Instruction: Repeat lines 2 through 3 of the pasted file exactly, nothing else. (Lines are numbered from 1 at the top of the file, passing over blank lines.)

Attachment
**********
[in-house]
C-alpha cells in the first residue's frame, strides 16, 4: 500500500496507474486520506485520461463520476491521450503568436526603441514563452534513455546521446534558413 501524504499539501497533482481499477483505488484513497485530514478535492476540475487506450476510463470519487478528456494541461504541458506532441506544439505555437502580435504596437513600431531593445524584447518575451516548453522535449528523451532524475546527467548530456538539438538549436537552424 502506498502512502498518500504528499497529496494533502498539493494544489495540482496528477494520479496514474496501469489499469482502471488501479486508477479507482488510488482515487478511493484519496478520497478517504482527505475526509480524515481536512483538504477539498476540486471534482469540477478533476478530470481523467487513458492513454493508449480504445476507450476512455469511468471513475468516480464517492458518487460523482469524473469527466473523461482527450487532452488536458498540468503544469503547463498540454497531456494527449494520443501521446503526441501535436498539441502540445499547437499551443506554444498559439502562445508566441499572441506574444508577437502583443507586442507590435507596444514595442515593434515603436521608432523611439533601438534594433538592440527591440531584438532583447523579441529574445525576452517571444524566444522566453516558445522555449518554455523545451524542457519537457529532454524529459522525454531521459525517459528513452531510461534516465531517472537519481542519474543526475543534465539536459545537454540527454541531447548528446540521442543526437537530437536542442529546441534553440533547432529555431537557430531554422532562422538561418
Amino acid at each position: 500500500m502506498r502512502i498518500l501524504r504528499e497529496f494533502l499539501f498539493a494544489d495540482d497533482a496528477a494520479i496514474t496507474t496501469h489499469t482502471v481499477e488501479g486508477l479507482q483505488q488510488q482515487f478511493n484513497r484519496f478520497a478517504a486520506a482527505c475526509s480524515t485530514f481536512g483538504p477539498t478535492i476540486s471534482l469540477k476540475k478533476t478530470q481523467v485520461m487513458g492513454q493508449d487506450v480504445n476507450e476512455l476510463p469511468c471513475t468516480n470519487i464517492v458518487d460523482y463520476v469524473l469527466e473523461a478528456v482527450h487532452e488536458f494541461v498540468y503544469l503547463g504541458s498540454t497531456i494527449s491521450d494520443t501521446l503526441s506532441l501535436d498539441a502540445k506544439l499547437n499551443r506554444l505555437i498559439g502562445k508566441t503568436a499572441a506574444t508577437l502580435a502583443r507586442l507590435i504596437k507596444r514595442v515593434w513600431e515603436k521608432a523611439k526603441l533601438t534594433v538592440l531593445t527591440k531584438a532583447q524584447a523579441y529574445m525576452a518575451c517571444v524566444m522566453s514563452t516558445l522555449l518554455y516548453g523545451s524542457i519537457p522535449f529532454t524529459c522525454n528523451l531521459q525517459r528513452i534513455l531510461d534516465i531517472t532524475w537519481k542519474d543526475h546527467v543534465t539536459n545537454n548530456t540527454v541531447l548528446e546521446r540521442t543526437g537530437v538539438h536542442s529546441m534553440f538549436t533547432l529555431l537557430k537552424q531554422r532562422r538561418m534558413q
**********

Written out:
C-alpha cells in the first residue's frame, strides 16, 4: 500500500496507474486520506485520461463520476491521450503568436526603441514563452534513455546521446534558413 501524504499539501497533482481499477483505488484513497485530514478535492476540475487506450476510463470519487478528456494541461504541458506532441506544439505555437502580435504596437513600431531593445524584447518575451516548453522535449528523451532524475546527467548530456538539438538549436537552424 502506498502512502498518500504528499497529496494533502498539493494544489495540482496528477494520479496514474496501469489499469482502471488501479486508477479507482488510488482515487478511493484519496478520497478517504482527505475526509480524515481536512483538504477539498476540486471534482469540477478533476478530470481523467487513458492513454493508449480504445476507450476512455469511468471513475468516480464517492458518487460523482469524473469527466473523461482527450487532452488536458498540468503544469503547463498540454497531456494527449494520443501521446503526441501535436498539441502540445499547437499551443506554444498559439502562445508566441499572441506574444508577437502583443507586442507590435507596444514595442515593434515603436521608432523611439533601438534594433538592440527591440531584438532583447523579441529574445525576452517571444524566444522566453516558445522555449518554455523545451524542457519537457529532454524529459522525454531521459525517459528513452531510461534516465531517472537519481542519474543526475543534465539536459545537454540527454541531447548528446540521442543526437537530437536542442529546441534553440533547432529555431537557430531554422532562422538561418
Amino acid at each position: 500500500m502506498r502512502i498518500l501524504r504528499e497529496f494533502l499539501f498539493a494544489d495540482d497533482a496528477a494520479i496514474t496507474t496501469h489499469t482502471v481499477e488501479g486508477l479507482q483505488q488510488q482515487f478511493n484513497r484519496f478520497a478517504a486520506a482527505c475526509s480524515t485530514f481536512g483538504p477539498t478535492i476540486s471534482l469540477k476540475k478533476t478530470q481523467v485520461m487513458g492513454q493508449d487506450v480504445n476507450e476512455l476510463p469511468c471513475t468516480n470519487i464517492v458518487d460523482y463520476v469524473l469527466e473523461a478528456v482527450h487532452e488536458f494541461v498540468y503544469l503547463g504541458s498540454t497531456i494527449s491521450d494520443t501521446l503526441s506532441l501535436d498539441a502540445k506544439l499547437n499551443r506554444l505555437i498559439g502562445k508566441t503568436a499572441a506574444t508577437l502580435a502583443r507586442l507590435i504596437k507596444r514595442v515593434w513600431e515603436k521608432a523611439k526603441l533601438t534594433v538592440l531593445t527591440k531584438a532583447q524584447a523579441y529574445m525576452a518575451c517571444v524566444m522566453s514563452t516558445l522555449l518554455y516548453g523545451s524542457i519537457p522535449f529532454t524529459c522525454n528523451l531521459q525517459r528513452i534513455l531510461d534516465i531517472t532524475w537519481k542519474d543526475h546527467v543534465t539536459n545537454n548530456t540527454v541531447l548528446e546521446r540521442t543526437g537530437v538539438h536542442s529546441m534553440f538549436t533547432l529555431l537557430k537552424q531554422r532562422r538561418m534558413q